Monday, March 31, 2008

Old Dog With A New Trick

Routine senior exams are one of the most important things we do. So much can happen in six months, after all, it is like having a physical exam between your 72nd and 80th birthday!

We find so many little things that greatly benefit our senior patients; no segment of our animal population benefits more from routine visits. But every so often, even we are surprised by our findings.

Take this handsome senior. On routine evaluation of his cardiac system we saw something quite suspicious - but not in his heart - in his stomach. It seems this good looking fellow was hiding a new trick; eating huge rocks! And this sweet dog never complained about a tummy ache, but there is no way this rock was not making him uncomfortable

This was one of the largest rocks we have ever seen a dog swallow. Fortunately we removed the rock with one of our advanced endoscopes. That means we negotiated this rock out without a single incision, making his recovery much more comfortable, safer, and pain free.



Saturday, March 22, 2008

Good Looking And Knows It…

Theodore Roosevelt, a great animal observer, once said that “dogs look up to us, cats look down on us, and pigs treat us as equals”. Working with all three species, his observations still hold true.

Tuesday, March 18, 2008

Big head band, little wolf…

Even little canines like to show their wolf side. After all, all dogs (even toy breeds) are 99.9% wolf DNA. And there is nothing more wolfy than taking down big game.

We prefer, however, that big game not include common household items. But rest assure, we are here for our canine friends, endoscope in hand. We removed this head band without an incision, so our little canine friend is back on the hunt.

Friday, March 14, 2008

Minimally Invasive Means Maximum Pain Relief!

Minimally invasive surgery has so many great benefits. But because of the technical training and equipment cost, it is still rare in veterinary medicine. To my knowledge, we are the only facility performing minimally invasive veterinary surgical procedures in the entire region of Southeastern Massachusetts.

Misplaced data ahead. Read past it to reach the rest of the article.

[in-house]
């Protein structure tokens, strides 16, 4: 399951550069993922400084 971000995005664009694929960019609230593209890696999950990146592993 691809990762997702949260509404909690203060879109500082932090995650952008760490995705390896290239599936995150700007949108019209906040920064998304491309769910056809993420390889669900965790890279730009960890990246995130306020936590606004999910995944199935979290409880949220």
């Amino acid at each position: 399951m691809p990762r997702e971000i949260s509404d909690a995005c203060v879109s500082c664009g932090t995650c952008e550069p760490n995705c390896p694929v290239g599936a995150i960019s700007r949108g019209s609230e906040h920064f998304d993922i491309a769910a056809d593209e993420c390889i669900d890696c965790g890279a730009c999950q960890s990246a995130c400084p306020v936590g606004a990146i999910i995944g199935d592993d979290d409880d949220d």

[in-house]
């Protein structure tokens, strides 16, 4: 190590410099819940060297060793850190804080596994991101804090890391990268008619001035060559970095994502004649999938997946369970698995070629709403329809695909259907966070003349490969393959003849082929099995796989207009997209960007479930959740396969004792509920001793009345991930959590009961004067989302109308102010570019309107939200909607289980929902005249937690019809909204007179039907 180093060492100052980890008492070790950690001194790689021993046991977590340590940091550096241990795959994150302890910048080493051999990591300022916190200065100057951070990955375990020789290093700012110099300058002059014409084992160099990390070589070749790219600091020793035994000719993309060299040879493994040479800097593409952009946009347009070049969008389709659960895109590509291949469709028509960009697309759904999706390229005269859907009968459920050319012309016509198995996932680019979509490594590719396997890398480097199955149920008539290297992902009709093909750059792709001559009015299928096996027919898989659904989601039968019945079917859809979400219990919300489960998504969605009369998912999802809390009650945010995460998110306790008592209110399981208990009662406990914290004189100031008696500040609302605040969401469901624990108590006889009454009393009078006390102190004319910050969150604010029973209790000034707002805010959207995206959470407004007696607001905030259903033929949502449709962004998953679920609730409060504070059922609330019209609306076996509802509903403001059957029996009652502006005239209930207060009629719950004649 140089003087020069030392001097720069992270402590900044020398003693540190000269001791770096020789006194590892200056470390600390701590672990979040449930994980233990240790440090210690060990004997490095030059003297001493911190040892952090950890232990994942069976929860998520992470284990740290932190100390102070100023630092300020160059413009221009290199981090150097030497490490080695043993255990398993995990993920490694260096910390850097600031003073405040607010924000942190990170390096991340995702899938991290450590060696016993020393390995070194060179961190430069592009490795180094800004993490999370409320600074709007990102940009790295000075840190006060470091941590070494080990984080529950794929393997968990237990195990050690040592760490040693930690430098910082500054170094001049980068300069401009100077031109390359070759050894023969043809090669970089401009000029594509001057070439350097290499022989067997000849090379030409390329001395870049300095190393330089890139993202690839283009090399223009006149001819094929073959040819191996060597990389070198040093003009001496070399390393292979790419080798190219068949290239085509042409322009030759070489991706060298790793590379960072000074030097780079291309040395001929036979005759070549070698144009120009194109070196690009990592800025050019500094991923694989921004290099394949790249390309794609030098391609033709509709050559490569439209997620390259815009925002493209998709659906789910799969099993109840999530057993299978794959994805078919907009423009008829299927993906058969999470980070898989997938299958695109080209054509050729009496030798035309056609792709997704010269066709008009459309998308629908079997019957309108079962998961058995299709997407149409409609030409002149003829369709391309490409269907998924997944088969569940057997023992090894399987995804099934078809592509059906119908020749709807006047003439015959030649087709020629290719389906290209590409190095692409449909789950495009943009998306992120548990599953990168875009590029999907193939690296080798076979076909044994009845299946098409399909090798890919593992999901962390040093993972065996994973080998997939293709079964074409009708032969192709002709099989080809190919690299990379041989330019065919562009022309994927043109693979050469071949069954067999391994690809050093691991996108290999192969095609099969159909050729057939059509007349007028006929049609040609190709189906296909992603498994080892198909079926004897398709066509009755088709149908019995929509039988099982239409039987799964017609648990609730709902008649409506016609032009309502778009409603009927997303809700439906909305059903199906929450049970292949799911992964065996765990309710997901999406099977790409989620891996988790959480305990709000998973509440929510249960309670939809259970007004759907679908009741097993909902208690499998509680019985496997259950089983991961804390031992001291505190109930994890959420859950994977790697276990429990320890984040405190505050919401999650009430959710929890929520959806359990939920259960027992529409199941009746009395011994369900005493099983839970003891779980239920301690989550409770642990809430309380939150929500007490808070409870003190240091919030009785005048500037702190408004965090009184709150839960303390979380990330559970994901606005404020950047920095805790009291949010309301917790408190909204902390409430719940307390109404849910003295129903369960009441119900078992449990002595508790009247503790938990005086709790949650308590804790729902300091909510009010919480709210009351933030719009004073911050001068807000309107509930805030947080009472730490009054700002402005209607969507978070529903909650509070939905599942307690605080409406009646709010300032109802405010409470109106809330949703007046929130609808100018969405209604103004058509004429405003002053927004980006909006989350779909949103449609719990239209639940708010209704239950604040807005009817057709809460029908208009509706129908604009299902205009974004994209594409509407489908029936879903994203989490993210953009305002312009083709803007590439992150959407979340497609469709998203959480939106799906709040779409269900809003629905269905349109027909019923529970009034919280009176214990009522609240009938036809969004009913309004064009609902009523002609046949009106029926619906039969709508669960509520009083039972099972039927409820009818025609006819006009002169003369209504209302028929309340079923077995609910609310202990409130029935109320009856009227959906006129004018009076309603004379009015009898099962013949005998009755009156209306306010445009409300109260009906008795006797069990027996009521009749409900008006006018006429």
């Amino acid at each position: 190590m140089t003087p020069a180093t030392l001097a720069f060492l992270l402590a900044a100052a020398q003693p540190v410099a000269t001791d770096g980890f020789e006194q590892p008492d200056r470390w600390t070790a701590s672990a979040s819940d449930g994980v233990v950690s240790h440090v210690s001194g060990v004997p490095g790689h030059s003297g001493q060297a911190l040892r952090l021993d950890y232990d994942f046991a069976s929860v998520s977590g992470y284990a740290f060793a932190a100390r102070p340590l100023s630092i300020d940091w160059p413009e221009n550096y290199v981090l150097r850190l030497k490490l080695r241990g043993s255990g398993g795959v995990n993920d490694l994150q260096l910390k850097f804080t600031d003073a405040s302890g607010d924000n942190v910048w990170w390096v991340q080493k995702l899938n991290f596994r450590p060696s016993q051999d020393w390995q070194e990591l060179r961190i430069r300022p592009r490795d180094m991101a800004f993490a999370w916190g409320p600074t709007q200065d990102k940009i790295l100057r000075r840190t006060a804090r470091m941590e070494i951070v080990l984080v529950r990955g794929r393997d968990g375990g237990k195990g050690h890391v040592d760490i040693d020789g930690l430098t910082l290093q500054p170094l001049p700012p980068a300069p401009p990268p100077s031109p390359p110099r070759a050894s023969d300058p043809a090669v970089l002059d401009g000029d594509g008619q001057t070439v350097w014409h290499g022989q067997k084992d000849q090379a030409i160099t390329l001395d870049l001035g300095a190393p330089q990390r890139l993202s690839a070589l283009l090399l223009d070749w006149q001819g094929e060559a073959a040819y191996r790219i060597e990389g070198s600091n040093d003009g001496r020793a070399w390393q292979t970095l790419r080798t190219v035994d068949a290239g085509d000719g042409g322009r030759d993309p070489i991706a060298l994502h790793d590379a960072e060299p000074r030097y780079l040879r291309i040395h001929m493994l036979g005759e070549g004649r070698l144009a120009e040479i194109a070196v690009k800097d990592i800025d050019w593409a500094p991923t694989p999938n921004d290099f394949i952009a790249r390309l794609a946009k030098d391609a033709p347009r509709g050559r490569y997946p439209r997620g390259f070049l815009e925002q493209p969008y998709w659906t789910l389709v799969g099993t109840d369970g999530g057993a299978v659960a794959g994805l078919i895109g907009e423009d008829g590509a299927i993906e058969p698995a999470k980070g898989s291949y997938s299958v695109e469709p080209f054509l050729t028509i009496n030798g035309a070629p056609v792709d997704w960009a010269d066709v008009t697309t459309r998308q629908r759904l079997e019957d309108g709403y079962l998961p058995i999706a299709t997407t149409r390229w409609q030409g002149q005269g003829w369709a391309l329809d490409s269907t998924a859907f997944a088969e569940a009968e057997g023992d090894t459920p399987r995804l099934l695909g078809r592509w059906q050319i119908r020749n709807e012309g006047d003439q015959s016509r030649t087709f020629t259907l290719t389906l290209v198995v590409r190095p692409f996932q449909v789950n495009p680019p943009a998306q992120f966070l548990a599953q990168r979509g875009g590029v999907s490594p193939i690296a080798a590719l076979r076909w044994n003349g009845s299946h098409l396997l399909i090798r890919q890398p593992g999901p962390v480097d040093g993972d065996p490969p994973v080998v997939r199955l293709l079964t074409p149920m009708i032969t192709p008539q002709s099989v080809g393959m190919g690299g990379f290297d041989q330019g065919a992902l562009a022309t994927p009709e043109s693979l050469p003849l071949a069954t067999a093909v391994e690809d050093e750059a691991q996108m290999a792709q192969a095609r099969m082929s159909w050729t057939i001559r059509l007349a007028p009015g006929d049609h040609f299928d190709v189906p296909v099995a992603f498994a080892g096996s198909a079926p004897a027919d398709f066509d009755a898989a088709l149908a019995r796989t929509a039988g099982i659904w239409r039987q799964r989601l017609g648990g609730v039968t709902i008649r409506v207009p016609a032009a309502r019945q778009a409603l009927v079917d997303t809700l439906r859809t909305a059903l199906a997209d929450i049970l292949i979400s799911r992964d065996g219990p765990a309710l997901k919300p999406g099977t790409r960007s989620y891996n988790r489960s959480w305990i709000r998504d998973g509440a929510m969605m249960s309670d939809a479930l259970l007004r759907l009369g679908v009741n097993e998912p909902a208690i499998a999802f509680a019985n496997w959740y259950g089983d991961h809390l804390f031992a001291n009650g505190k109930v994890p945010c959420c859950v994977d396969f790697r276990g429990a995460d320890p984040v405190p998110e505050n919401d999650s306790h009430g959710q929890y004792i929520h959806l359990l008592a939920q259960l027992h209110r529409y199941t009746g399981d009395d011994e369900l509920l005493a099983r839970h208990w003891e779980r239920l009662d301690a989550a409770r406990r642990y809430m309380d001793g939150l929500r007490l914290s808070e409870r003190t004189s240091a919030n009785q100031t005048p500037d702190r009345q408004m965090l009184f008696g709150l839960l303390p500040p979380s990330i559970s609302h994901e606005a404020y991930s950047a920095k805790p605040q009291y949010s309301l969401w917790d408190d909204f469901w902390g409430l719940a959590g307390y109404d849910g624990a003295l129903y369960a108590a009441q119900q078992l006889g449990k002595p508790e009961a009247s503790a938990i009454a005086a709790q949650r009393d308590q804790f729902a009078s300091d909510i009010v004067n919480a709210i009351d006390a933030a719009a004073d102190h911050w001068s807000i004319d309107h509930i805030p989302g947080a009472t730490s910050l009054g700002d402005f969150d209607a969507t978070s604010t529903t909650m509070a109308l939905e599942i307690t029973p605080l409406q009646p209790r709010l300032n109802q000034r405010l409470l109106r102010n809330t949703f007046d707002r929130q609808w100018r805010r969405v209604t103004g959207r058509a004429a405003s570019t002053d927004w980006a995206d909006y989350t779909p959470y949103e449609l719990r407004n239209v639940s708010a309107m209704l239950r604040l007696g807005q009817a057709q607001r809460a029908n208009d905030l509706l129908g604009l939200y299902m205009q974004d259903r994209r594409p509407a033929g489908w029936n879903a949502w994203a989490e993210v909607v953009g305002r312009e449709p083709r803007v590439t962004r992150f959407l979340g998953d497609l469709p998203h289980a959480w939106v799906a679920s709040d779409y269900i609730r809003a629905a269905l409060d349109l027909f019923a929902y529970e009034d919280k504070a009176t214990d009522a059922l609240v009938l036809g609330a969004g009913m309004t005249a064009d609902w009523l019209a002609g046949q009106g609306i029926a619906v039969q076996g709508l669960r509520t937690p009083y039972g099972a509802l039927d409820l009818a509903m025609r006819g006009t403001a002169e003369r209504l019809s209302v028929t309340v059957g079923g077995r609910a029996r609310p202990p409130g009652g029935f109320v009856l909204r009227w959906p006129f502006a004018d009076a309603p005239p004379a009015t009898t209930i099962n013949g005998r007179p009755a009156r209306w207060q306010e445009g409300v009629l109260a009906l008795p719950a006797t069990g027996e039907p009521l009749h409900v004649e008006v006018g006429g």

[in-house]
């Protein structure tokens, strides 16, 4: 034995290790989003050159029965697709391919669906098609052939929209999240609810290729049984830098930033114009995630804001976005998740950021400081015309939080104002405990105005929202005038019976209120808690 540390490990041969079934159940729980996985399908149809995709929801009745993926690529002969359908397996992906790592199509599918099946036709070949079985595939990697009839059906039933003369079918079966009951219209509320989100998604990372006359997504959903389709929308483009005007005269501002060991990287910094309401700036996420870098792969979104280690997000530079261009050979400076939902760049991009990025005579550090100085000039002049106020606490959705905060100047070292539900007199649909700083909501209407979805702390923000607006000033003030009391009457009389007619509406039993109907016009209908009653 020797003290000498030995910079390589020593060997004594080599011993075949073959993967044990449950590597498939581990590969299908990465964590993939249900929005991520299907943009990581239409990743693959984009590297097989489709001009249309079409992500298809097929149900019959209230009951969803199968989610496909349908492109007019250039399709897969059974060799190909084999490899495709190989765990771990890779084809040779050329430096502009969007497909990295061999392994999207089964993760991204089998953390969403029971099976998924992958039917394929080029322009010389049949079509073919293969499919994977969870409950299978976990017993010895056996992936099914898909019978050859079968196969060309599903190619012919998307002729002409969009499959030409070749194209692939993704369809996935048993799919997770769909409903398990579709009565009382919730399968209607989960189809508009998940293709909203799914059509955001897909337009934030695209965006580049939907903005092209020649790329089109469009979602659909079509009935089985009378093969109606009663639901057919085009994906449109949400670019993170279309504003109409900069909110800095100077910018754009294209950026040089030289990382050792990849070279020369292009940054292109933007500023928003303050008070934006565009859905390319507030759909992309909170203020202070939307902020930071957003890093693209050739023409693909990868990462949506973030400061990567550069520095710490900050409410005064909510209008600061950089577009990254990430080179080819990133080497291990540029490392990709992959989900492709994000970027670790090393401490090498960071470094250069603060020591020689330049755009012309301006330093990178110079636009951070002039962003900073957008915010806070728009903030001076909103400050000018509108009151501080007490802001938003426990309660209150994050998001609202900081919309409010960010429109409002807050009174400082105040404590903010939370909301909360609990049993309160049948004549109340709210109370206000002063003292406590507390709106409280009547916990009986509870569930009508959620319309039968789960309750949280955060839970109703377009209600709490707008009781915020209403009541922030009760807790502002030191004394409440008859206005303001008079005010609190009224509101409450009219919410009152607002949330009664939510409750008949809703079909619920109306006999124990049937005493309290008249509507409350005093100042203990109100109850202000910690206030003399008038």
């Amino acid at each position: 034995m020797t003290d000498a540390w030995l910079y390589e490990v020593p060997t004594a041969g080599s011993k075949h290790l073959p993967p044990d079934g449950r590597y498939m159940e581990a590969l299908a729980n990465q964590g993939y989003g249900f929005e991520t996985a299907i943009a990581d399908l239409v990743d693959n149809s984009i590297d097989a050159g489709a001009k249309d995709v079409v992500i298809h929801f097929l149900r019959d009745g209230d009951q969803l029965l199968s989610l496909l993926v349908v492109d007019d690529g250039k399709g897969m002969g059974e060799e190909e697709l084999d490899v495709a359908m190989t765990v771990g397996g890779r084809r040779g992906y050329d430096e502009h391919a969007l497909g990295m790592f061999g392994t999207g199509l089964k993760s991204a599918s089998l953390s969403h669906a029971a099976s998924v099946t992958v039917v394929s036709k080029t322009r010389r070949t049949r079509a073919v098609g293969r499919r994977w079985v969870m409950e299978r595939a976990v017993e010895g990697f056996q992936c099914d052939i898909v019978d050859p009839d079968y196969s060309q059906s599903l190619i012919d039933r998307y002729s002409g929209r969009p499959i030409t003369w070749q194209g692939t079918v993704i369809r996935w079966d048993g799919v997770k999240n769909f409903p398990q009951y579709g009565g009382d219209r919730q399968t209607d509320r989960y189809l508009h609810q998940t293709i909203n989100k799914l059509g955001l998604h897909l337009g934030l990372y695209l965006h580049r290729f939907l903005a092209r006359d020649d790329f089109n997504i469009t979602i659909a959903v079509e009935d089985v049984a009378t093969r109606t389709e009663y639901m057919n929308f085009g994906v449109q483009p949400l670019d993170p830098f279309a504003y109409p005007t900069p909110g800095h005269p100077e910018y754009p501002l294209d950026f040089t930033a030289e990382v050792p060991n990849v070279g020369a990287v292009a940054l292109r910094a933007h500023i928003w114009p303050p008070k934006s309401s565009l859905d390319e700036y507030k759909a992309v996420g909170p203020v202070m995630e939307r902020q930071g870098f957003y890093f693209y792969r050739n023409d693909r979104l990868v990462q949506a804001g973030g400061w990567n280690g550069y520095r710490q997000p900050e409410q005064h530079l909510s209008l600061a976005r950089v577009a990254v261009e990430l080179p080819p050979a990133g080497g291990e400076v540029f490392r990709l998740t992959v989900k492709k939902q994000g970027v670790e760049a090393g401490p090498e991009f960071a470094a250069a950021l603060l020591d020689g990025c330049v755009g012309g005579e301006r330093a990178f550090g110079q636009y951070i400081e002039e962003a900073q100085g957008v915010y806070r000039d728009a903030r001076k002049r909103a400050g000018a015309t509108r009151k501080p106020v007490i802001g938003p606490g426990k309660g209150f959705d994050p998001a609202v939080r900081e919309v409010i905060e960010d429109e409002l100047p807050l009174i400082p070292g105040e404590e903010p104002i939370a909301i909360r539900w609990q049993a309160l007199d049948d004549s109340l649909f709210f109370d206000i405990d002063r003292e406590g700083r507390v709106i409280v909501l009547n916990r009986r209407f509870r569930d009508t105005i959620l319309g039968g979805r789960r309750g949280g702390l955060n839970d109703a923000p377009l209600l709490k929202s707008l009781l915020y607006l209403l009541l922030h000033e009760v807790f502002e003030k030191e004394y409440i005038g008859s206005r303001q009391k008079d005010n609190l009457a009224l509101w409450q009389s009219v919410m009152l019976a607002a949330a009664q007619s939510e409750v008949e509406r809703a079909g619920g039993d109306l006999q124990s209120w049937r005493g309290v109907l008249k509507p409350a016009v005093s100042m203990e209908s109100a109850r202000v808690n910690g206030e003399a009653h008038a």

And the benefits are huge. Traditional surgery often results in big incisions, marked pain, and a prolonged recovery. For example, we performed the liver biopsy pictured above on a little Boston Terrier this week. This patient had two incisions smaller than a dime, was standing 20 minutes after the procedure, and went home four hours later. And with the magnification with the camera, we actually visualized the liver better with the laparoscope than if we looked at with our own bare eyes.

And because open surgery was not involved, the patient recovered so much quicker, with much less pain. And the quicker recovery makes the cost even less than for standard surgery. It is really a win-win!

Tuesday, March 11, 2008

Feeling Great After A Spay!

Just ask any women who has had a hysterectomy; it is a big deal! Twenty years ago, your cat was anesthetized for the spay, but she received little if any pain medication. It is important to know that even today veterinary hospitals approach anesthesia and surgery differently.

You can be assured that your pet’s pain is our top priority at Veterinary Associates of Cape Cod. We give powerful pain medications before an incision is even made. We “cocktail” several kinds of pain management, and use constant rate infusions (CRIs) to deliver top notch pain control.

And the result is much more comfortable patients! Owners are often amazed how great their pet looks when they walk out to greet them, often with little or no indication that they have been under general anesthesia or had surgery. And that is our style of care – the highest quality care - with the most compassionate approach.

Saturday, March 8, 2008

Another week, another sponge...

What is it about dogs and sponges? We removed another sponge this week from a dog’s stomach, and this one was whole!
This sponge was stuck in the pylorus, a region of the stomach that narrows into the intestine. This dog was fully obstructed, and within just a few hours he might have been in big trouble.
Fortunately, using a high tech video endoscope, I was able to remove this without any surgery. He recovered from anesthesia with no idea that we had removed it. And his owner is done with sponges in his house, and now it is paper towels only!

Tuesday, March 4, 2008

Neuter Done Right

Nothing is routine at Veterinary Associates of Cape Cod. Not even a dog neuter. After all, what if you were being neutered?
From intravenous catheters, thermal warming blankets, to pain management well before an incision is made, we never cut corners with anesthesia. We have the latest monitoring, well trained technical staff, and best pain management protocols.
All of this results in an anesthetic complication rate that is well below most human hospitals. We could cut corners and reduce the price a little. But we would lose patients, and that is trade we will never make at VACC.